Hence, yet another essential point in defense of a proposition that prehistoric humans had a sense of private property was tool-making activities. Tool-making consists of original appropriation of nobody’s stone or branch and then the addition of one’s skilled labor. This appropriation improved the welfare of the toolmaker, and at the same time, no one was made worse off by this act. As such, the tool-making included in itself two significant factors of economic growth: private ownership and innovations. Undoubtedly, the evolution of human society would capitalize on these elements.
The question of land ownership in hunter-gatherer’s society is rather intricate. Indeed, hunter-gatherers had not yet planted trees, cultivated the land, or raised animals; in other words, they had not intentionally changed the environment to their advantage. However, ancient foragers had secured the “nucleus” of the area where they organized shelters, food storage, fire pits, primitive workshops — all that made up their provisional camp. But most essential is that hunter-gatherers established temporary control on the fuzzy perimeter that encompassed their habitat. They guarded the boundaries of their natural environment, like any other territorial species of the animal world. Thus, they restrained the influx of strangers from competing groups, since their well-being and survival depended on the exclusive exploitation of food resources on land and keeping this habitat inaccessible to others. Humans controlled borders of the area, but not nature-given goods within it. That is why their habitat exhibited duality; it was both controlled but at the same time, unappropriated environment.
When the time came, hunter-gatherers began to enjoy the act of initial appropriation on a scale that human societies did not experience after them. They were the original appropriators of goods and places, and each private property on land today (theoretically) can be traced back to those original owners.
Another argument in favor of “primitive communism” states that Paleolithic people flocked together due to extreme hardship and poverty; they utilized food-sharing behavior according to the scheme of generalized reciprocity (according to the ethnographic observation of indigenous people). However, experience shows that it is not poverty that results in communism; it is communism that leads to poverty.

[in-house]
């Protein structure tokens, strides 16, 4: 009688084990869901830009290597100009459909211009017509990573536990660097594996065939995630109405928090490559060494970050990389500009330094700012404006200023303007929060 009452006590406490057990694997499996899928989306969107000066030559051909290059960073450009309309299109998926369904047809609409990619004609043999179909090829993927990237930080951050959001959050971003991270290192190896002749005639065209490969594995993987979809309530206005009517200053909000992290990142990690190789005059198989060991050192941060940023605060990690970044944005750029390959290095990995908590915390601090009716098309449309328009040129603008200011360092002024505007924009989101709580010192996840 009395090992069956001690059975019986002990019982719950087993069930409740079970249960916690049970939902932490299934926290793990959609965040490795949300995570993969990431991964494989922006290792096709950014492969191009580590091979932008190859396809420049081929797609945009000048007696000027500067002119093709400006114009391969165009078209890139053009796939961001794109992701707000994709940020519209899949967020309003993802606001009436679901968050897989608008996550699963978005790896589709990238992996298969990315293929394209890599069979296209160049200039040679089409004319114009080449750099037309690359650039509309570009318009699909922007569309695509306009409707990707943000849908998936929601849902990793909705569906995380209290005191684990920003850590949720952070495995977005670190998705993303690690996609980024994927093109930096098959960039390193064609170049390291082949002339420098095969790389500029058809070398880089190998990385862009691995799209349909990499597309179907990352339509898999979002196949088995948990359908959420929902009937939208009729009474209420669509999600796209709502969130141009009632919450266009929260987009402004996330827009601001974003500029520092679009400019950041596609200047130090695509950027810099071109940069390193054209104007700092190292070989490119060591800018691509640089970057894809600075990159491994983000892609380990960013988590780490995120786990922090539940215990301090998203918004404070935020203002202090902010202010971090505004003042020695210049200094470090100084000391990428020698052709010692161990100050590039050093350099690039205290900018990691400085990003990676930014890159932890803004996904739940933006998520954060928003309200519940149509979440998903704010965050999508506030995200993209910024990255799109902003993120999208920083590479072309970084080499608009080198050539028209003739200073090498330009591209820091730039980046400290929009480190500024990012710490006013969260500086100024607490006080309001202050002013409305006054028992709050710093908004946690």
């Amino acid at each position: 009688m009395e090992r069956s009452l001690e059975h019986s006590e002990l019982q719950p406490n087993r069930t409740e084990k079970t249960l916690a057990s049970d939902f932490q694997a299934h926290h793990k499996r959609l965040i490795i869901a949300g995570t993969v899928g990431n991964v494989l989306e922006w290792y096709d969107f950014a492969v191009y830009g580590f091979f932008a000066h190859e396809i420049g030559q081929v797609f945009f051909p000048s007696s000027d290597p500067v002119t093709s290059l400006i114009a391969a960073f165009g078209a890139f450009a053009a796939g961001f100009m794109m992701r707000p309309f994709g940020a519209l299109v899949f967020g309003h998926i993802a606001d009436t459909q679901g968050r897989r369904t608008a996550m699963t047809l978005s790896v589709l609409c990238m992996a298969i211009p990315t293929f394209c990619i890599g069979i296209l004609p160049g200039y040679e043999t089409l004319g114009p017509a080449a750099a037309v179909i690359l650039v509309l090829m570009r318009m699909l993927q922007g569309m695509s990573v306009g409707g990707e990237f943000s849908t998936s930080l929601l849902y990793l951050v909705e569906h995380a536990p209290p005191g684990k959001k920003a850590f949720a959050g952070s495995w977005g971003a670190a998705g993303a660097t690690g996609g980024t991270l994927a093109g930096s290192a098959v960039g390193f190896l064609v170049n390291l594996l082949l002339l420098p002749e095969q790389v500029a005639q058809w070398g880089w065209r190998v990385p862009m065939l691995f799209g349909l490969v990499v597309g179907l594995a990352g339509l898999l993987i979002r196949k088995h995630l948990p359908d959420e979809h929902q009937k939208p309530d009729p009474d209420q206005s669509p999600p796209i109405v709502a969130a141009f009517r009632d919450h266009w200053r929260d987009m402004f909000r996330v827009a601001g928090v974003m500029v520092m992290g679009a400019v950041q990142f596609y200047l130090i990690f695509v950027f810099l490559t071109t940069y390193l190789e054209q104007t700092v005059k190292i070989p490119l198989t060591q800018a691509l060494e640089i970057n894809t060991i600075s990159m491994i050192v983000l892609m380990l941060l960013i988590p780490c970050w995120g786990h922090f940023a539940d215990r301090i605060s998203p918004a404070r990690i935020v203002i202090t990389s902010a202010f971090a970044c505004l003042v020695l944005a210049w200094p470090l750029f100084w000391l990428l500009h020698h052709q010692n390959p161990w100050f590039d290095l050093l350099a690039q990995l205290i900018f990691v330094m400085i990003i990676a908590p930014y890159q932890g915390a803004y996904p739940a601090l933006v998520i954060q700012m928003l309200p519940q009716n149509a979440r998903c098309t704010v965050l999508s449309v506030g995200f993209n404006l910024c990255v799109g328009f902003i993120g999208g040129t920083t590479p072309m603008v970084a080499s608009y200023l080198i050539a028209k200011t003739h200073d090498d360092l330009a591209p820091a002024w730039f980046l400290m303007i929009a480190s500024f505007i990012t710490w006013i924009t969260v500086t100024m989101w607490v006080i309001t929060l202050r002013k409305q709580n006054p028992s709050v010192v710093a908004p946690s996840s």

The food-sharing behavior of hunter-gatherers is best described as a system of borrowing and lending or as a manifestation of an insurance strategy. Thus, Richard Posner in A Theory of Primitive Society, with Special Reference to Law explained,
The conditions of production, in particular, the difficulty of storing food, create considerable uncertainty with regard to the future adequacy of an individual’s food supply and hence considerable variance in his expected wealth. In these circumstances a transaction whereby A, who happens to produce a harvest that exceeds his consumption needs, gives part of his surplus to B in exchange for B’s commitment to reciprocate should their roles someday be reversed will be attractive to both parties.
Therefore, a generous gift-giving or direct redistribution that some had observed on a surface, in reality, happened to be evidence of a more sophisticated economic life, such as the return of the debt, or a “hunger insurance” payment. The generalized reciprocity between members of the family was erroneously applied to the whole band.
Society of early humans is characterized by the rudimentary division of labor between sexes, close cooperation, a fundamental sense of private property, few possessions, a limited number of commodities and services in consumption and exchange, and slight inequality in income distribution. Therefore, pre-historic human societies had all the needed ingredients of the market economy, but on such a small level that the majority of scholars tended to ignore them. However, in the evolutionary processes, one cannot overlook even the slightest delta because it would be impossible to explain behavioral changes over time. An initial and primitive socio-economic setup predetermined a gradient of development of humans as an intelligent species who would use their intellect to organize ever-advanced modes of production.
Assuming that some groups of foragers indeed practiced “primitive communism,” they would have died out because they had lost the fierce competition with the more economically viable “libertarian” tribes. Communism has never appeared spontaneously and naturally in the history of mankind. Several attempts to build a communist society were planned and carefully thought-out actions of the revolutionary elements. Hunter-gatherers could not think of such a grandiose and at the same time self-destructive plan because of their primitive stage of development. They instinctively adhered to what was natural. Therefore, the hypothesis of “primitive communism” does not stand up to criticism and should occupy a place in the history of science as an example of a gross blunder.